Historian Howard Zinn dies at age 87

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Thursday, January 28, 2010

American historian Howard Zinn, best known for his work A People's History of the United States, died Wednesday, January 27, of a heart attack while traveling to Santa Monica, California. He was 87.

Born in 1922 to a Jewish family in Brooklyn, New York, Zinn served in the Army during World War II as a pilot. After the war ended, he took his medals and papers, put them in a folder, and wrote on top "Never again," becoming an anti-war activist for the rest of his life. He attended Columbia University, where he received a doctorate in history and wrote his dissertation on New York City mayor Fiorello La Guardia's congressional career.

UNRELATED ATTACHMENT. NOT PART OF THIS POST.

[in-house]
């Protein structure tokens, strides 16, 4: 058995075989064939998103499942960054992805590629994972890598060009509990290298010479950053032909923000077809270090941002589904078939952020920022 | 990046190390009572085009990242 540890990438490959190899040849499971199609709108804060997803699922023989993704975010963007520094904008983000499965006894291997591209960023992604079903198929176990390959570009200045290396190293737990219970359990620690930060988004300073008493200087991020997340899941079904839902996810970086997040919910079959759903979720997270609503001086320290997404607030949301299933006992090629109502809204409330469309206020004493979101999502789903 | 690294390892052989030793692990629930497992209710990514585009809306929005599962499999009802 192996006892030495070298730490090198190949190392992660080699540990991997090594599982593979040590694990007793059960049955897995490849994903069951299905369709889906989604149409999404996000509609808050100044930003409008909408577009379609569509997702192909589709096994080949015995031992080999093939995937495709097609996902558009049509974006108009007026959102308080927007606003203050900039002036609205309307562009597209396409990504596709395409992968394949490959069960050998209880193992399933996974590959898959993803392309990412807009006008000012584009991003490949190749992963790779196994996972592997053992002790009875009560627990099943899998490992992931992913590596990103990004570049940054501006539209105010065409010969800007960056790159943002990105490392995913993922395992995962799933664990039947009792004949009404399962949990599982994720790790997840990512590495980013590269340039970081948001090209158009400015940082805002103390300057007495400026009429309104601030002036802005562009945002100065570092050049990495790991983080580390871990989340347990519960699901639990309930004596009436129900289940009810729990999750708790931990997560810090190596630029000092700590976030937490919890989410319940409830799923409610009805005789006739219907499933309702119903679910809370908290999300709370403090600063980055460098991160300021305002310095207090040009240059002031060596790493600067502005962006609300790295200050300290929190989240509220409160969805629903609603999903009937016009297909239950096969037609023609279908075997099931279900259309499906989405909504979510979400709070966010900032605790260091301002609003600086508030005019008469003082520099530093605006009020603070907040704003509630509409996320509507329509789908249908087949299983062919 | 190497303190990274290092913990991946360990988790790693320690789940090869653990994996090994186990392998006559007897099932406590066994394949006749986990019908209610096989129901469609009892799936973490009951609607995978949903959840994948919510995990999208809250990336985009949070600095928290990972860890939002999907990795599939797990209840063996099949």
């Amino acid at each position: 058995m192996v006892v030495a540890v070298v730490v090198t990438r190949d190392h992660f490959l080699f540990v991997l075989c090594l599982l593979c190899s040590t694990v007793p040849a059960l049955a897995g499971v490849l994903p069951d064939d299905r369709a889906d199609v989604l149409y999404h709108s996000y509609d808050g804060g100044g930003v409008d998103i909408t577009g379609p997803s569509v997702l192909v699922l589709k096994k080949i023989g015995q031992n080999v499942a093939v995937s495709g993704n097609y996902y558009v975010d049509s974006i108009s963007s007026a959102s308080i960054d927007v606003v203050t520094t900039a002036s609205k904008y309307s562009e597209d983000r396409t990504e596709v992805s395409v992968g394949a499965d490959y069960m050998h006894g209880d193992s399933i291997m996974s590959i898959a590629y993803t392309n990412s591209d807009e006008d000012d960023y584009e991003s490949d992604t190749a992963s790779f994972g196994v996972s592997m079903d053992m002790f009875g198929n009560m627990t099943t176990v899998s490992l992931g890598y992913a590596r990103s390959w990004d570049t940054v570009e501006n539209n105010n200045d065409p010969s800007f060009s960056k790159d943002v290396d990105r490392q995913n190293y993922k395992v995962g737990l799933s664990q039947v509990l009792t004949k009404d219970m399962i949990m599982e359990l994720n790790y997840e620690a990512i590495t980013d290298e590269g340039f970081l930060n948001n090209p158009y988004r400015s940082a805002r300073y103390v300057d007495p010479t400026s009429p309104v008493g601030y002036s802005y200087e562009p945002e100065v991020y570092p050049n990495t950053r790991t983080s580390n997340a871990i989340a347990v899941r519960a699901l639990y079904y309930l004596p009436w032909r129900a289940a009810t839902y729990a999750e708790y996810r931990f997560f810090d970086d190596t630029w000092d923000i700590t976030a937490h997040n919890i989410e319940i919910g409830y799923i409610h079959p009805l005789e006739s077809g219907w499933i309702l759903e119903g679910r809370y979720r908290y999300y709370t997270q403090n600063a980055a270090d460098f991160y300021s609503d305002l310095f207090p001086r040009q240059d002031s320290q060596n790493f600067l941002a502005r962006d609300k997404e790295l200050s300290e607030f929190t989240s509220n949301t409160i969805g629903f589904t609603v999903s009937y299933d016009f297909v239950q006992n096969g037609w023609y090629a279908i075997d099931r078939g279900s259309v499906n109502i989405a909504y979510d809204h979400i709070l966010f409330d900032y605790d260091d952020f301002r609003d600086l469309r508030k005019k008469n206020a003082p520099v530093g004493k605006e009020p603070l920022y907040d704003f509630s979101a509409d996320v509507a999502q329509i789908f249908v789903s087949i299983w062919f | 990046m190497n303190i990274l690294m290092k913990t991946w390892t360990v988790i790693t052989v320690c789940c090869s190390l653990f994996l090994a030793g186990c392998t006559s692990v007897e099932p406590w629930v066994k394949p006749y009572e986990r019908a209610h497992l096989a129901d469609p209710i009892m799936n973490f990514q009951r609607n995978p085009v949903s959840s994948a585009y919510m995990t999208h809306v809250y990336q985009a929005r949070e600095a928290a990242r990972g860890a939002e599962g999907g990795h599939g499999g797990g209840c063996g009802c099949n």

Zinn worked for Spelman College from 1956 to 1963, where he encouraged his students during the civil rights movement to request books from the segregated public libraries. He was a critic of Spelman's non-participation in the movement, and as a result was fired. He then became a professor of political science at Boston University from 1964 to 1988.

While a professor in Boston, Zinn wrote his major work A People's History of the United States, published in 1980. The work took a revisionist view of history, telling the story of American history through the eyes of women, Native Americans and workers, as well as accusing Christopher Columbus of committing genocide during his travels.

A People's History of the United States was praised by some and criticized by others, though Zinn noted that his book was not meant to be an objective history of the United States. Zinn also wrote more than 20 other books, including You Can't Be Neutral on a Moving Train, his autobiography. He is survived by two children and five grandchildren.


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